Day 6: We’ll have a full day to explore Phong Nha-Ke Bang National Park in search of such limestone specialists as the near-endemic Sooty Babbler and Limestone Leaf-warbler. The scarce and rarely seen Red-collared Woodpecker is also possible, as is another scarce endemic primate, Ha Tinh Langur. The birdlife is active and exciting, and large mixed flocks often contain some very glamorous species: Sultan Tit is common and Purple Cochoa is sometimes seen. This afternoon we’ll visit the world-renowned cave system of this remarkable area. The Phong Nha Cave is the second largest in the world (the first and third largest are found deeper within Phong Nha National Park) and a short boat trip and walk deep inside the cave is an unforgettable experience. Night in Phong Nha.

Day 7: After an early morning birding session back at Phong Nha National Park, we’ll depart for the long drive south to the Sa Mu Pass located in the Bac Huong Hoa Natural Area. We will bird at various spots along the way including a break for lunch at Lang Co on the coast to look for the recently described White-faced Plover.  If we have time we’ll bird at our destination before checking in to our hotel. Night in Khe San.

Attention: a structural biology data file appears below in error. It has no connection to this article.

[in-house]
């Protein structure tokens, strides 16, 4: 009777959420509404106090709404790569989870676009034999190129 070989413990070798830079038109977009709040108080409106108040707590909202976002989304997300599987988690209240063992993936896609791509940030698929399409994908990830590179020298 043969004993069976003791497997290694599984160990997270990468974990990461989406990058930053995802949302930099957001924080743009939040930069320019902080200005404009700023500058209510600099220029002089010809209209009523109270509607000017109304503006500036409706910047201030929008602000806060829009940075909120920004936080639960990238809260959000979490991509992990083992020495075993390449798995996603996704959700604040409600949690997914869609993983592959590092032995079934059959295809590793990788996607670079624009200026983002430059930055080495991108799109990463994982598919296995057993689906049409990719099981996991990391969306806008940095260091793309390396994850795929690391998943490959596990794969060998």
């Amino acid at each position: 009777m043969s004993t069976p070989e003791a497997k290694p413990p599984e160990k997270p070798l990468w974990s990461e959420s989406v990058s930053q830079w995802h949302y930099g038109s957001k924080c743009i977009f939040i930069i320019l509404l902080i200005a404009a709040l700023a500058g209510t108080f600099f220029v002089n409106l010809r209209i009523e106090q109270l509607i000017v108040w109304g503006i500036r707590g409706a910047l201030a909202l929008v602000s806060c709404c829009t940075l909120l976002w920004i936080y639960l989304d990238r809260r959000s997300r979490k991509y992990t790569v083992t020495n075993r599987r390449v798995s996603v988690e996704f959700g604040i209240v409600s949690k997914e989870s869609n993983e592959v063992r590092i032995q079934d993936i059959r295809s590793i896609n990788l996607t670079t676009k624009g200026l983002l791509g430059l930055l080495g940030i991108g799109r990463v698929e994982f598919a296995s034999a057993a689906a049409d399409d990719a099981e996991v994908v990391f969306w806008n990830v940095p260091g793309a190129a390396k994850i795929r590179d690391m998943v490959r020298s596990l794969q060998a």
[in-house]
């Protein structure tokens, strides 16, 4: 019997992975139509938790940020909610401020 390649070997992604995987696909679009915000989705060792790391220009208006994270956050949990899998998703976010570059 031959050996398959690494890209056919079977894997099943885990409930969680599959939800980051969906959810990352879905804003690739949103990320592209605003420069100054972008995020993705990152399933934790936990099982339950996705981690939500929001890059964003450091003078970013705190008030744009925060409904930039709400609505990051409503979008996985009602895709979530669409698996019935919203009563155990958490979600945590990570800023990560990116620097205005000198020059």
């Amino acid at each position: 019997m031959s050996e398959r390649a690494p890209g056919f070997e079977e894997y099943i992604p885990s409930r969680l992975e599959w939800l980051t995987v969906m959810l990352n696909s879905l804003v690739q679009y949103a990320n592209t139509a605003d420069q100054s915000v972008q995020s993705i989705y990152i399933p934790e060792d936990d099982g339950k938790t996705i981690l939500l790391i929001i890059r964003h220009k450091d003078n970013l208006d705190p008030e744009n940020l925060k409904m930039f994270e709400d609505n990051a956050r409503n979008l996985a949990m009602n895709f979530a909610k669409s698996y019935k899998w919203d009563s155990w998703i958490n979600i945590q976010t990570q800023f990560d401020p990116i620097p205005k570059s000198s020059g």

Day 8: We’ll have a full day to explore this little-known area, which is located right on the Laos border in the narrowest part of Vietnam in the centre of the Annamite Mountains range. This lovely, forested area is home to several Vietnamese and regional endemics, including Red-vented Barbet, White-winged Magpie, and Blyth’s Kingfisher. But our most wanted birds will be the range restricted Central Vietnam specialities – Red-collared Woodpecker, Black-crowned Barwing, Rufous and White-cheeked Laughingthrushes and the elusive Short-tailed Scimitar-Babbler. Other spectacular birds here include Ratchet-tailed Treepie, Indochinese Green Magpie, Black-throated and Lesser-necklaced Laughingthrushes, and a distinctive subspecies of Sultan Tit with a glossy blue-black crown—a possible future split. Red-shanked Douc Langur, a beautiful and endangered primate, is sometimes seen in the treetops below the summit trails. Night in Khe San.

Day 9: After some more birding, we’ll leave the Sa Mu area in the mid-morning when the birding activity drops for the five-hour drive south to Ngoc Linh on the newly constructed Ho Chi Minh Highway. We should arrive in the Ngoc Linh area in the late afternoon. Night at Tu Mo Rông.

Day 10: Ngoc Linh Nature Reserve is one of the best birding hotspots in Central Vietnam; the area is the second highest mountain range in Viet Nam and is recognised as a Key Biodiversity Area, Important Bird Area, and a Global Endemic Bird Area. There are many birding highlights here, amongst them the endemic Golden-winged and Red-tailed Laughingthrushes, more chances for Black-crowned Barwing, as well as Indochinese Fulvetta, Annam Golden-breasted Fulvetta, Coral-billed Scimitar-Babbler, Red-tailed Minla, and Ferruginous Flycatcher. Night at Tu Mo Rông.